Ebola Cure: Scientists Found New Way To Develop Treatment
Scientists might have found the ultimate formula for Ebola cure. After the preventive vaccine, scientists are now planning to develop a new treatment for the deadly Ebola virus. Researchers were able to find a mechanism which represents a way in which host cells have evolved to be able to outsmart Ebola and other viruses.
Ebola has a high risk of death killing about 20 to 90 percent of the infected patients. Those who survive suffer a lot of complications like joint pain, liver inflammation, continued weakness, decreased appetite, decreased hearing and more. However, it looks like survival rates of Ebola will soon go up. The said mechanism discovered by the researchers would be able to stop the spread of Ebola to other cells.
"We think we have uncovered a cellular defense mechanism against Ebola and other viruses by which the cell can counteract the virus' ability to bud and spread to other cells," Ronald Harty, a professor of pathobiology and microbiology at the University of Pennsylvania said according to Science Daily. He added that they want to dissect and further study the mechanism and mimic it to develop a treatment for dangerous viruses like Ebola.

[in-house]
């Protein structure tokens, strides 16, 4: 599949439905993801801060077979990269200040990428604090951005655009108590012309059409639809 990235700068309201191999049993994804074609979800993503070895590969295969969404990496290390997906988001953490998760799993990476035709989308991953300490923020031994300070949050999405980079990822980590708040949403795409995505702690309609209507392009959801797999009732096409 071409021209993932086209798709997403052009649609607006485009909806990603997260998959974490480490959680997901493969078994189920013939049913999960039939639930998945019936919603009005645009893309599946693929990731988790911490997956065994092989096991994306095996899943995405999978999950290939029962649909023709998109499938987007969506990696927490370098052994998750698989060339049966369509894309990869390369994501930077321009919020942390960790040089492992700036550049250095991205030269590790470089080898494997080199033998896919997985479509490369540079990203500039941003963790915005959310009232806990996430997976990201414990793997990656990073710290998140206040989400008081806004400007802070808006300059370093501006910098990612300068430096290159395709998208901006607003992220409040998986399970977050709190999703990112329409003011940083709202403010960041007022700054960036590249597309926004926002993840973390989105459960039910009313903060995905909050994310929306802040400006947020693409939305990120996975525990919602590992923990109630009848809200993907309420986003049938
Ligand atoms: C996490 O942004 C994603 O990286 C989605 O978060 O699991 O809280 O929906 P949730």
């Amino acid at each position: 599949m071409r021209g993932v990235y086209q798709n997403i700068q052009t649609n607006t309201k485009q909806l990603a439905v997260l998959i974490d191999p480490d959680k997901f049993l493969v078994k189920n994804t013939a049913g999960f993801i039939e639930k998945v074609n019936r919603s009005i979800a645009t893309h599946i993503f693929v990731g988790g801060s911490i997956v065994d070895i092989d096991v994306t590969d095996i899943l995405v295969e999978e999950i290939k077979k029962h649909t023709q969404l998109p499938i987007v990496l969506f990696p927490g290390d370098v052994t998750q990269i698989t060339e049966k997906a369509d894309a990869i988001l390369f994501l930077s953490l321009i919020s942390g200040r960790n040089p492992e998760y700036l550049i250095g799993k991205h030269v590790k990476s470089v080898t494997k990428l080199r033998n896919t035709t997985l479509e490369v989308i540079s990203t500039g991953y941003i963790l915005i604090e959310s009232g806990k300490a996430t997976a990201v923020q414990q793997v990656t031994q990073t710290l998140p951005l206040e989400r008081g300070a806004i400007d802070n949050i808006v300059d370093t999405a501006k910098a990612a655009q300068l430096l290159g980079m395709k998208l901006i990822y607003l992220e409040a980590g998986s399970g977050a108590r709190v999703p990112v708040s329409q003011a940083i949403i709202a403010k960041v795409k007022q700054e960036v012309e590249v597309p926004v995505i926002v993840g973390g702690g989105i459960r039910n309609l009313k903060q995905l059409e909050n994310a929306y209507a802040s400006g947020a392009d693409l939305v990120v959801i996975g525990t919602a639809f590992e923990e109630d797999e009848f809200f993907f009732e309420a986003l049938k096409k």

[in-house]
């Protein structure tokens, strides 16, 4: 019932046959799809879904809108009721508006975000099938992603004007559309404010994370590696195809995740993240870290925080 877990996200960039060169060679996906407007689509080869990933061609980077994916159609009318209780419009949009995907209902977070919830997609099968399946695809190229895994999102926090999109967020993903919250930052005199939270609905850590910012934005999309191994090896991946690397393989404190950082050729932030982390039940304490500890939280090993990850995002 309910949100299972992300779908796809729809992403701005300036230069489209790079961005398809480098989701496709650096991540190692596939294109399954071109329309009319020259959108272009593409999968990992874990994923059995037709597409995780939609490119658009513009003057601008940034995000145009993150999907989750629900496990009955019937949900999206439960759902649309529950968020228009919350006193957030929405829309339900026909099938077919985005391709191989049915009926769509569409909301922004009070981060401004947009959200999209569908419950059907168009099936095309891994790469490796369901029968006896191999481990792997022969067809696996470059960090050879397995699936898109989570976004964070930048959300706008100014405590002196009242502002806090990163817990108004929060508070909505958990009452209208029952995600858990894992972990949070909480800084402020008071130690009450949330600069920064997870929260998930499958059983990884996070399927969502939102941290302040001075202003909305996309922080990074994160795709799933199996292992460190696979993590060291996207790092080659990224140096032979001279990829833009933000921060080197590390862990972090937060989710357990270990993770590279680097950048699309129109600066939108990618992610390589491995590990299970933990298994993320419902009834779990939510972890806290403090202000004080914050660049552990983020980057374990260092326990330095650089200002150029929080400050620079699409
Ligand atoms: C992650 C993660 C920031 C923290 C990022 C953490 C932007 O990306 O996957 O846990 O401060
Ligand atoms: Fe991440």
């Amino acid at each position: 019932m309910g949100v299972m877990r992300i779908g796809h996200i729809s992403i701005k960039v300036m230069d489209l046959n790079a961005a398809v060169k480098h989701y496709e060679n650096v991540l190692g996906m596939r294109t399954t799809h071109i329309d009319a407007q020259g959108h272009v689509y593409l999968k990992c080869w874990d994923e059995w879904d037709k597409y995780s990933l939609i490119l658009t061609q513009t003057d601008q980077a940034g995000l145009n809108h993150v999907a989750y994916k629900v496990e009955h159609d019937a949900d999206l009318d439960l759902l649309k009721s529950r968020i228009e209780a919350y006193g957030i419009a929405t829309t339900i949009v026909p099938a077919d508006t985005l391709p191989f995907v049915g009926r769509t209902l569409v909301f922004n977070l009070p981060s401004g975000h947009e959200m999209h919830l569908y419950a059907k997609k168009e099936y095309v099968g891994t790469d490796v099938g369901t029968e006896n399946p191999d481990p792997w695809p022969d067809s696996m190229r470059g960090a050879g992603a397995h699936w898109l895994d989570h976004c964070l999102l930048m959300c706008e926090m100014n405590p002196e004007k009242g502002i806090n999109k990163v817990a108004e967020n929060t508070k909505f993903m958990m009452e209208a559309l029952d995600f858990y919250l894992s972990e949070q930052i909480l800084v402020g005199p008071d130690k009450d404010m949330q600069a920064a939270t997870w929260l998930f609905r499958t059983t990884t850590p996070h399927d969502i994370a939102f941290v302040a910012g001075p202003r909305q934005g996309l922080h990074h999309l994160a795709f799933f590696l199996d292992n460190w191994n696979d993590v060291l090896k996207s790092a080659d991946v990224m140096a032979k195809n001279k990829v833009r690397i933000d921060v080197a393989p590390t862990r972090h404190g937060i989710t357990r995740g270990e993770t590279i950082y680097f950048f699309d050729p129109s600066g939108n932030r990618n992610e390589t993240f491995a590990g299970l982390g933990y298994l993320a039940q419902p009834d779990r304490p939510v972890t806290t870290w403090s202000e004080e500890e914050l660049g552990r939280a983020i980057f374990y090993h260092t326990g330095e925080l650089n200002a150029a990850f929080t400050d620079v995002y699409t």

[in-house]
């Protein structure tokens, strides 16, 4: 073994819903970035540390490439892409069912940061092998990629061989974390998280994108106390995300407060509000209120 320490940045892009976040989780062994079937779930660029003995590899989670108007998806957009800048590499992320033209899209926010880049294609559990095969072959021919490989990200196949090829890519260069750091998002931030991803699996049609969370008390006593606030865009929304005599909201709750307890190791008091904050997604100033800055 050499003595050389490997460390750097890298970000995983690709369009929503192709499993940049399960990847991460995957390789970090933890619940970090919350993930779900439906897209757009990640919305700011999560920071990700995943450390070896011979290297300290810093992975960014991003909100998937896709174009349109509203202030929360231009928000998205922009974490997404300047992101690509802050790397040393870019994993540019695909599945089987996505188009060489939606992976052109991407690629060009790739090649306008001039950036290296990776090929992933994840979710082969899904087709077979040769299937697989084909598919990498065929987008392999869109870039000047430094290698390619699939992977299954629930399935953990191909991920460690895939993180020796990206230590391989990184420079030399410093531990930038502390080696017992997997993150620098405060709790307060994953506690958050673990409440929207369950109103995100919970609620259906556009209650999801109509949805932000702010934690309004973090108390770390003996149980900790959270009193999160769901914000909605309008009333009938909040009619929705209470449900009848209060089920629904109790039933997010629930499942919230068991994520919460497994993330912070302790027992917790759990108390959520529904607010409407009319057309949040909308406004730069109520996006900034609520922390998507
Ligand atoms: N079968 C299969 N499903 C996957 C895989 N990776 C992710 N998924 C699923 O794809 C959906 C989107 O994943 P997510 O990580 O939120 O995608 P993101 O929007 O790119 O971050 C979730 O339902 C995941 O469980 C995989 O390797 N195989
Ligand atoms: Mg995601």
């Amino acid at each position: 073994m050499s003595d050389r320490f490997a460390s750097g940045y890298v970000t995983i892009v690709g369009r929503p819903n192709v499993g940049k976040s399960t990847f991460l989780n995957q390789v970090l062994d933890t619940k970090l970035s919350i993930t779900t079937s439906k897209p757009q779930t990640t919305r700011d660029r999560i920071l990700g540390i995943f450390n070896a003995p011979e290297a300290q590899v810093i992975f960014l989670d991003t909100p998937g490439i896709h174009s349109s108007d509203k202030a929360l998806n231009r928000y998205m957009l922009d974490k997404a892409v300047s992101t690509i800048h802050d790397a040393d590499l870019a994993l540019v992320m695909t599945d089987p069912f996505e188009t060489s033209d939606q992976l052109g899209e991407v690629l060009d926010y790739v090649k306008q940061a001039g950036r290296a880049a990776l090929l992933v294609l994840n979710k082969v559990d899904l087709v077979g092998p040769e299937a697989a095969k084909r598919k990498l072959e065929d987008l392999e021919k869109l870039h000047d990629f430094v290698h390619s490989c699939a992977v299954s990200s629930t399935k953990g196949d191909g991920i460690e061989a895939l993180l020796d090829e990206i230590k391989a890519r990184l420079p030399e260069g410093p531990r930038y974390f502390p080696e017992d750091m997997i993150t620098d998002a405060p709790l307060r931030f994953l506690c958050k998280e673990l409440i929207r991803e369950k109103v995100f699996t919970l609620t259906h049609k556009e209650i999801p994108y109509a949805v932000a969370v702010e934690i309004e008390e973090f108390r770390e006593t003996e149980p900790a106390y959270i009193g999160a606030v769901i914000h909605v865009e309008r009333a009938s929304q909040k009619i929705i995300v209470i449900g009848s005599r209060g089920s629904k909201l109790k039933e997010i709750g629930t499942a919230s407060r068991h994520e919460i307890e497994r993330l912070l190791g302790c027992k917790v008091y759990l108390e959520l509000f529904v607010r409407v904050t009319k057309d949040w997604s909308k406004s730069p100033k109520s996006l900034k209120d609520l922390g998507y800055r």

In a study published in PLOS Pathogens on Wednesday, Jan 11, researchers studied how viruses interact with host proteins to find a way to interrupt its life cycle. Previously, scientists believed that all the interactions will enable the virus to spread in the cell. The researchers found out that the BAG3 as a novel and functional host interactor can negatively regulate the virus budding.
The researchers then tried decreasing the levels of naturally occurring BAG3 or the chaperone protein. It increased the budding of the virus in the cell. Amplifying these molecular interactions would disrupt the life cycle of the virus and strengthen the immune system to overcome the virus. Thus leading to the development of the Ebola cure.
The researchers added that the Ebola cure would be very important to treat those who are already infected. "A vaccine is certainly important, but the therapeutics are a different arm of the antiviral strategy and are particularly essential for those who are already infected," Harty said.
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